Yes, if one penny of public money goes to the “private” university.

    1. Well I am sure one penny went to build one road that services it, so there you go. You’re a statist.

      1. Predictably, you offer argumentum absurdum.

        Why defend crony capitalist, rent seeking scum who urge the state to confiscate your property for their benefit?

        1. Argumentum absurdum was where you were to being with your “one penny” formulation.

          Also, try engaging the material rather than asking loaded questions, please.

        2. Think about what you’re saying: any time the State puts “one penny” of taxpayer funds towards ANYTHING benefiting the university, the PUBLIC then owns it.

          No thank you.

          1. How about subsidizing the private university?

            How about subsidizing the students who attend the private university?

            How about guaranteeing the student loans made by banks which are already subsidized?

            If a university really wants to be private, it would not take any government money nor would it admit students who get government goodies.

            1. Thus, if a university was not a welfare recipient and did not admit students who get government goodies, I would embrace the freedom of association position as a reason to tell junior that the university could prohibit him from collecting signatures or conducting free Aaron Hernandez vigils.

            2. So, yes, you agree with my representation of your position. I think we’re done here.

              1. You claim that I did not address the material. I did. The University of Cincinnati is wrong. On that score, we agree.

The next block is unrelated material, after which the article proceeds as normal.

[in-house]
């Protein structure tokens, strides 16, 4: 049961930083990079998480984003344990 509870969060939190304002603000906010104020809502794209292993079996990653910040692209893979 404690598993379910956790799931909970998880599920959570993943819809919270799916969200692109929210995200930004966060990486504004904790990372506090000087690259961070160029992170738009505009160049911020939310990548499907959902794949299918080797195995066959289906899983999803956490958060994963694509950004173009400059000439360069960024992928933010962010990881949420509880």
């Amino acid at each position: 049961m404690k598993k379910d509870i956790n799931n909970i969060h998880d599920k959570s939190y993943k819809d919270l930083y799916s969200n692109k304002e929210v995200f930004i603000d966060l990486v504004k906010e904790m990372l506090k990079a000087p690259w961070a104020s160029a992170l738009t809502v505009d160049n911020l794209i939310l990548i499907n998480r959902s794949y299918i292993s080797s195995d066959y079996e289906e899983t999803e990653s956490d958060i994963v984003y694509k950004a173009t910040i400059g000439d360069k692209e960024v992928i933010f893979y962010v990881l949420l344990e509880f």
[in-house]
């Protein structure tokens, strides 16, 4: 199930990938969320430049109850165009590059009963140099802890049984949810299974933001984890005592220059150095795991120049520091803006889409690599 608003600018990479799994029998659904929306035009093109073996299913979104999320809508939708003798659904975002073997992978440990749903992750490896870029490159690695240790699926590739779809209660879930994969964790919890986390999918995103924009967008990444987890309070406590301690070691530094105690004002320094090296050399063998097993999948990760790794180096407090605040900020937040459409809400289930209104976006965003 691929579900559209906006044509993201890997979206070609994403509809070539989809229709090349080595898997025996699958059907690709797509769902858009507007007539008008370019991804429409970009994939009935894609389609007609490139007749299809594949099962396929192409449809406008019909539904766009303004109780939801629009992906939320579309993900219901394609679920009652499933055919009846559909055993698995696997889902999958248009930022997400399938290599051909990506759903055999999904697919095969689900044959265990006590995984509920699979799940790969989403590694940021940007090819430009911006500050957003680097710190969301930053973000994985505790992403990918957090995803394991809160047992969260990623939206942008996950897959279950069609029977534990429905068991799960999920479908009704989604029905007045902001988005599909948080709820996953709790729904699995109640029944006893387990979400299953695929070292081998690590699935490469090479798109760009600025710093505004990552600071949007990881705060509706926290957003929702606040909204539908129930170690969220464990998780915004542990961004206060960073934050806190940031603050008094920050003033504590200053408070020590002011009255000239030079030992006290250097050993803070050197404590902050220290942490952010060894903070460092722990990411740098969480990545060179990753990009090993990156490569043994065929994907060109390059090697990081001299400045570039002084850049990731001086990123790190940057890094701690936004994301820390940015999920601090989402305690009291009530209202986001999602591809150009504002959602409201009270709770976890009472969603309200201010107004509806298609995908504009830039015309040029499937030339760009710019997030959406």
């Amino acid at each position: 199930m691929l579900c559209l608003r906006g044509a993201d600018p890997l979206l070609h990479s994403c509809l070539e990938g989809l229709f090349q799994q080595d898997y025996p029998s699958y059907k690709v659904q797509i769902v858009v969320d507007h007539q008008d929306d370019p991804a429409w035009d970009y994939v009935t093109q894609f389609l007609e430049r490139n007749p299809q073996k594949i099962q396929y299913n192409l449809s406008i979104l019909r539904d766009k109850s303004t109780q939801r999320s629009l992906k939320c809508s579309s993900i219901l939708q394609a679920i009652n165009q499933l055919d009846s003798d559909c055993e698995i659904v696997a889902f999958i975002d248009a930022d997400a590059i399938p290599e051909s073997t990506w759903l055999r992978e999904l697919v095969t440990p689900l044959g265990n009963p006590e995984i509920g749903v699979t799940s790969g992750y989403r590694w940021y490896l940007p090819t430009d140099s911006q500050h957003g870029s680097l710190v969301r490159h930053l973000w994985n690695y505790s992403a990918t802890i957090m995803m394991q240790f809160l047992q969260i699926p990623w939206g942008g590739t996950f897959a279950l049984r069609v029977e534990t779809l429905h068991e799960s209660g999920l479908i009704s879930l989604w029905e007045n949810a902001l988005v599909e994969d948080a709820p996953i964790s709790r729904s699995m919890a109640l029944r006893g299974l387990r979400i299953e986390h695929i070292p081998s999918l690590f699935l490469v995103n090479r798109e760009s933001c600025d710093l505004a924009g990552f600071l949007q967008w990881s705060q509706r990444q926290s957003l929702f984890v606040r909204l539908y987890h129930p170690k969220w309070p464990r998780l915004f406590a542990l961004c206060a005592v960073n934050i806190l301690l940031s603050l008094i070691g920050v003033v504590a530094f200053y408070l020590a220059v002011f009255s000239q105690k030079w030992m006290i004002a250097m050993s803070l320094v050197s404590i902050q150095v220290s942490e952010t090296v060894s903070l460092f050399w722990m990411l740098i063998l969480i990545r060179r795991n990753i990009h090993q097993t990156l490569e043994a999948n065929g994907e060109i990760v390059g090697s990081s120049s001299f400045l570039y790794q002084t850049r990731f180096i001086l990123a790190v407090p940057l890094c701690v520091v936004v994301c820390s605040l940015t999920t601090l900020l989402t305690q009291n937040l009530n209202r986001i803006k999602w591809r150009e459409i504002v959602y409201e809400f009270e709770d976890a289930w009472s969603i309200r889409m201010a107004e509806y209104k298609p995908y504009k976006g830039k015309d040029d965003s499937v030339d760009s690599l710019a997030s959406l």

You, however, did not address my questions. Put another way, you dodged.

    2. Libertymike, you are correct, UC is very much a public entity. I was a student there in 2001 when this reprehensible policy was put in place. I am very proud of the students in this group for taking this case to court and more so for winning. I was their faculty advisor.

      1. Props are in order for you and the students.

        My wife and I attended a football game at UC on September 30, 2006. UC hosted Miami of Ohio and beat them. Tony Trabert was honored at halftime.

        1. Thanks for the props. If you and the misses are in the area I’d be happy to buy the first round, we’re in the Anderson area if that means anything to you.

        2. Thanks for the props. If you and the mrs. are in the area the first round is on me.

          1. Damn squirrels.

  7. Universities are a cesspool of speech suppression and liberal indoctrination. It’s one of the reasons whey I left academia: I couldn’t handle the rank hypocrisy of faculty screaming “ACADEMIC FREEDOM” while at the same time insisting that curriculums line up with the progressive mantra of social justice and PC nonsense.

    1. Does it count as hypocrisy when leftists professors have admitted that they do want to supress their opponents?

      1. No, imho that counts as straight up tyranny.